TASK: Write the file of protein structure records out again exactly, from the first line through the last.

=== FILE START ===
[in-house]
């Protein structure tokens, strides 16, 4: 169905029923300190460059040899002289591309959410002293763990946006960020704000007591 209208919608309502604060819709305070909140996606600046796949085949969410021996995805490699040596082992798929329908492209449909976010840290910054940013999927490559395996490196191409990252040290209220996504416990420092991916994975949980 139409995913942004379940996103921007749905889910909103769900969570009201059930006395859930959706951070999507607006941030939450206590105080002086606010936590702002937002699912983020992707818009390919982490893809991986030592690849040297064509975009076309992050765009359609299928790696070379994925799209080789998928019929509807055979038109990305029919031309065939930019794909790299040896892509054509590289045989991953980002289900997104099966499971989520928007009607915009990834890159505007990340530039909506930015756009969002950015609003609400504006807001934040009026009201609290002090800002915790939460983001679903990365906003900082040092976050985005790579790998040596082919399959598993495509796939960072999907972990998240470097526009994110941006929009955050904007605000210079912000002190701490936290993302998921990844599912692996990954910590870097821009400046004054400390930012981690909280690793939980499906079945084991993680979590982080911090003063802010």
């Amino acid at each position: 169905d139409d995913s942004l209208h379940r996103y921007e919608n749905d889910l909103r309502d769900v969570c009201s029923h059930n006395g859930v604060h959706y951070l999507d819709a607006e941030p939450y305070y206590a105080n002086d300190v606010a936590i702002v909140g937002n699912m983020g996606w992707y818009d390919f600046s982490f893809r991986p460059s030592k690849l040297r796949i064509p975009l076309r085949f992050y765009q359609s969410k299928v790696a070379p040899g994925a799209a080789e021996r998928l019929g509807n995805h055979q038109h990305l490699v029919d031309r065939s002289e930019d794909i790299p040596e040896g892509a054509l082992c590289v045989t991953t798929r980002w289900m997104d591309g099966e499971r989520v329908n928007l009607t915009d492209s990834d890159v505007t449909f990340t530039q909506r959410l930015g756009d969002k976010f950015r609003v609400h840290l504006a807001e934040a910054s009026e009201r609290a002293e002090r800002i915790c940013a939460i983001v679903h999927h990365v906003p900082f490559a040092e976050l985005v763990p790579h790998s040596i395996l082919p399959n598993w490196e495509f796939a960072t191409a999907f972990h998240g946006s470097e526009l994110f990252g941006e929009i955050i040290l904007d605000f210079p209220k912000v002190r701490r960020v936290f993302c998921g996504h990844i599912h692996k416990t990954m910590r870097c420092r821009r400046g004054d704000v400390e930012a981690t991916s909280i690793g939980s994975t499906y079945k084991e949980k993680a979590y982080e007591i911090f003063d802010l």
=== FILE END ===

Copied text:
[in-house]
């Protein structure tokens, strides 16, 4: 169905029923300190460059040899002289591309959410002293763990946006960020704000007591 209208919608309502604060819709305070909140996606600046796949085949969410021996995805490699040596082992798929329908492209449909976010840290910054940013999927490559395996490196191409990252040290209220996504416990420092991916994975949980 139409995913942004379940996103921007749905889910909103769900969570009201059930006395859930959706951070999507607006941030939450206590105080002086606010936590702002937002699912983020992707818009390919982490893809991986030592690849040297064509975009076309992050765009359609299928790696070379994925799209080789998928019929509807055979038109990305029919031309065939930019794909790299040896892509054509590289045989991953980002289900997104099966499971989520928007009607915009990834890159505007990340530039909506930015756009969002950015609003609400504006807001934040009026009201609290002090800002915790939460983001679903990365906003900082040092976050985005790579790998040596082919399959598993495509796939960072999907972990998240470097526009994110941006929009955050904007605000210079912000002190701490936290993302998921990844599912692996990954910590870097821009400046004054400390930012981690909280690793939980499906079945084991993680979590982080911090003063802010």
């Amino acid at each position: 169905d139409d995913s942004l209208h379940r996103y921007e919608n749905d889910l909103r309502d769900v969570c009201s029923h059930n006395g859930v604060h959706y951070l999507d819709a607006e941030p939450y305070y206590a105080n002086d300190v606010a936590i702002v909140g937002n699912m983020g996606w992707y818009d390919f600046s982490f893809r991986p460059s030592k690849l040297r796949i064509p975009l076309r085949f992050y765009q359609s969410k299928v790696a070379p040899g994925a799209a080789e021996r998928l019929g509807n995805h055979q038109h990305l490699v029919d031309r065939s002289e930019d794909i790299p040596e040896g892509a054509l082992c590289v045989t991953t798929r980002w289900m997104d591309g099966e499971r989520v329908n928007l009607t915009d492209s990834d890159v505007t449909f990340t530039q909506r959410l930015g756009d969002k976010f950015r609003v609400h840290l504006a807001e934040a910054s009026e009201r609290a002293e002090r800002i915790c940013a939460i983001v679903h999927h990365v906003p900082f490559a040092e976050l985005v763990p790579h790998s040596i395996l082919p399959n598993w490196e495509f796939a960072t191409a999907f972990h998240g946006s470097e526009l994110f990252g941006e929009i955050i040290l904007d605000f210079p209220k912000v002190r701490r960020v936290f993302c998921g996504h990844i599912h692996k416990t990954m910590r870097c420092r821009r400046g004054d704000v400390e930012a981690t991916s909280i690793g939980s994975t499906y079945k084991e949980k993680a979590y982080e007591i911090f003063d802010l």